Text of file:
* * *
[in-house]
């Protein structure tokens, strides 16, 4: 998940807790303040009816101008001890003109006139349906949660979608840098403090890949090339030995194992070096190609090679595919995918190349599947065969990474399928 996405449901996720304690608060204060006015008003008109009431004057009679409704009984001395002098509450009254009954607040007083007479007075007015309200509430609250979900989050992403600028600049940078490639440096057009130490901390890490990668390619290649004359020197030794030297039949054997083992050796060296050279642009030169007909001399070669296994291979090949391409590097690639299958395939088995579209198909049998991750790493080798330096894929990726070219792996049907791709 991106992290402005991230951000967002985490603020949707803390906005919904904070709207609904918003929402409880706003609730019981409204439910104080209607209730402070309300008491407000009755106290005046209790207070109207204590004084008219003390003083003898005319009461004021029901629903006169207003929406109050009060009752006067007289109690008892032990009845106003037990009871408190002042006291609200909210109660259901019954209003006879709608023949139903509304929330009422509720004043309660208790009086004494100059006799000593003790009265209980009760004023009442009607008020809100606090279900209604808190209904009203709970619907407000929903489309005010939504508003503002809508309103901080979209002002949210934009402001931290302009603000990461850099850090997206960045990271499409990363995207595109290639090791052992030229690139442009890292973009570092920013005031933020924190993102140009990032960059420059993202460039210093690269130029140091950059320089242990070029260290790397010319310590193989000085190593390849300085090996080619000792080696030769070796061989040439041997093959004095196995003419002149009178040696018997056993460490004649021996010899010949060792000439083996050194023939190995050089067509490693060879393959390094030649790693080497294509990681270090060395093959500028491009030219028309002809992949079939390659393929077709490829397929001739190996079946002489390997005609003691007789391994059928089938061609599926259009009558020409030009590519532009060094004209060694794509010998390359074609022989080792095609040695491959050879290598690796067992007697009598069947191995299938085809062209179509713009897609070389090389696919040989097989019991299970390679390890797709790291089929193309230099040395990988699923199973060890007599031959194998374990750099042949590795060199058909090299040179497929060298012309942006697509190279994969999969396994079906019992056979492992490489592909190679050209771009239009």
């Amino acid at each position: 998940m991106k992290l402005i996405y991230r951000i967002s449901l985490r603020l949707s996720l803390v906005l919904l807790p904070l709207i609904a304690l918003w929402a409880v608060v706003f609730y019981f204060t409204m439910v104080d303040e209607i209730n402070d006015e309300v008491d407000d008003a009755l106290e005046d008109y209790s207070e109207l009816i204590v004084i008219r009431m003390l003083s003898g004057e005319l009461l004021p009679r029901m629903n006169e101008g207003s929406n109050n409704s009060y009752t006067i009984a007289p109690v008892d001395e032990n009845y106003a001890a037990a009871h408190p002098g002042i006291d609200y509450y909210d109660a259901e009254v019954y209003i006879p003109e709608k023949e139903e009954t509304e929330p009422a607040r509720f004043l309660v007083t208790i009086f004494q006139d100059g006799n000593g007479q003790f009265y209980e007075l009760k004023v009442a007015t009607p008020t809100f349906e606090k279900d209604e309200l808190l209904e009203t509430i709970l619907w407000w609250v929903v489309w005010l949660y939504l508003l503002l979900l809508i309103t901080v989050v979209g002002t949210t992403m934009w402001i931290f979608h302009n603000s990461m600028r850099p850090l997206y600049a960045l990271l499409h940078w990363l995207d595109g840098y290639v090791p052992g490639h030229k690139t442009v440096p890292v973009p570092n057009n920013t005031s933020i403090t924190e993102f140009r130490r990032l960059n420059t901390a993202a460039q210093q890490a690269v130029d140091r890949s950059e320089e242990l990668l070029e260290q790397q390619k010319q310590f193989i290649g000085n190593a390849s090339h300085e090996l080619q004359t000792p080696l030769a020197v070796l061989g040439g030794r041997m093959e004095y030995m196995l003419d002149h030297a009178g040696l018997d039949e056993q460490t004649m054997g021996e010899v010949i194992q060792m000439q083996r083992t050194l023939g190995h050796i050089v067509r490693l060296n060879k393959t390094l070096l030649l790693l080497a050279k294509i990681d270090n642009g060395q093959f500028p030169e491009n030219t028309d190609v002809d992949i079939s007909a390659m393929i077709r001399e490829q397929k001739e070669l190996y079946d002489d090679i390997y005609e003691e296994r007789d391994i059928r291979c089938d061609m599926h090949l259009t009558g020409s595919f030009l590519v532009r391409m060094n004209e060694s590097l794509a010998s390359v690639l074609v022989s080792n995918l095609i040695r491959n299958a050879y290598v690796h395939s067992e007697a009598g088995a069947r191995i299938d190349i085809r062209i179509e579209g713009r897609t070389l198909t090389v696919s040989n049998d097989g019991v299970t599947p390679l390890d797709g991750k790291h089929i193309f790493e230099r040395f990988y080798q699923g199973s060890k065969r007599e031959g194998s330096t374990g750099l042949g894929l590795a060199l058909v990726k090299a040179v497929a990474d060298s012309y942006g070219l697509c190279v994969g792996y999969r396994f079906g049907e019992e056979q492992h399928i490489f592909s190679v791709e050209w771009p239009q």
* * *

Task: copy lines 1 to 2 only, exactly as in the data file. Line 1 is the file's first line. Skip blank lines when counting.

[in-house]
């Protein structure tokens, strides 16, 4: 998940807790303040009816101008001890003109006139349906949660979608840098403090890949090339030995194992070096190609090679595919995918190349599947065969990474399928 996405449901996720304690608060204060006015008003008109009431004057009679409704009984001395002098509450009254009954607040007083007479007075007015309200509430609250979900989050992403600028600049940078490639440096057009130490901390890490990668390619290649004359020197030794030297039949054997083992050796060296050279642009030169007909001399070669296994291979090949391409590097690639299958395939088995579209198909049998991750790493080798330096894929990726070219792996049907791709 991106992290402005991230951000967002985490603020949707803390906005919904904070709207609904918003929402409880706003609730019981409204439910104080209607209730402070309300008491407000009755106290005046209790207070109207204590004084008219003390003083003898005319009461004021029901629903006169207003929406109050009060009752006067007289109690008892032990009845106003037990009871408190002042006291609200909210109660259901019954209003006879709608023949139903509304929330009422509720004043309660208790009086004494100059006799000593003790009265209980009760004023009442009607008020809100606090279900209604808190209904009203709970619907407000929903489309005010939504508003503002809508309103901080979209002002949210934009402001931290302009603000990461850099850090997206960045990271499409990363995207595109290639090791052992030229690139442009890292973009570092920013005031933020924190993102140009990032960059420059993202460039210093690269130029140091950059320089242990070029260290790397010319310590193989000085190593390849300085090996080619000792080696030769070796061989040439041997093959004095196995003419002149009178040696018997056993460490004649021996010899010949060792000439083996050194023939190995050089067509490693060879393959390094030649790693080497294509990681270090060395093959500028491009030219028309002809992949079939390659393929077709490829397929001739190996079946002489390997005609003691007789391994059928089938061609599926259009009558020409030009590519532009060094004209060694794509010998390359074609022989080792095609040695491959050879290598690796067992007697009598069947191995299938085809062209179509713009897609070389090389696919040989097989019991299970390679390890797709790291089929193309230099040395990988699923199973060890007599031959194998374990750099042949590795060199058909090299040179497929060298012309942006697509190279994969999969396994079906019992056979492992490489592909190679050209771009239009």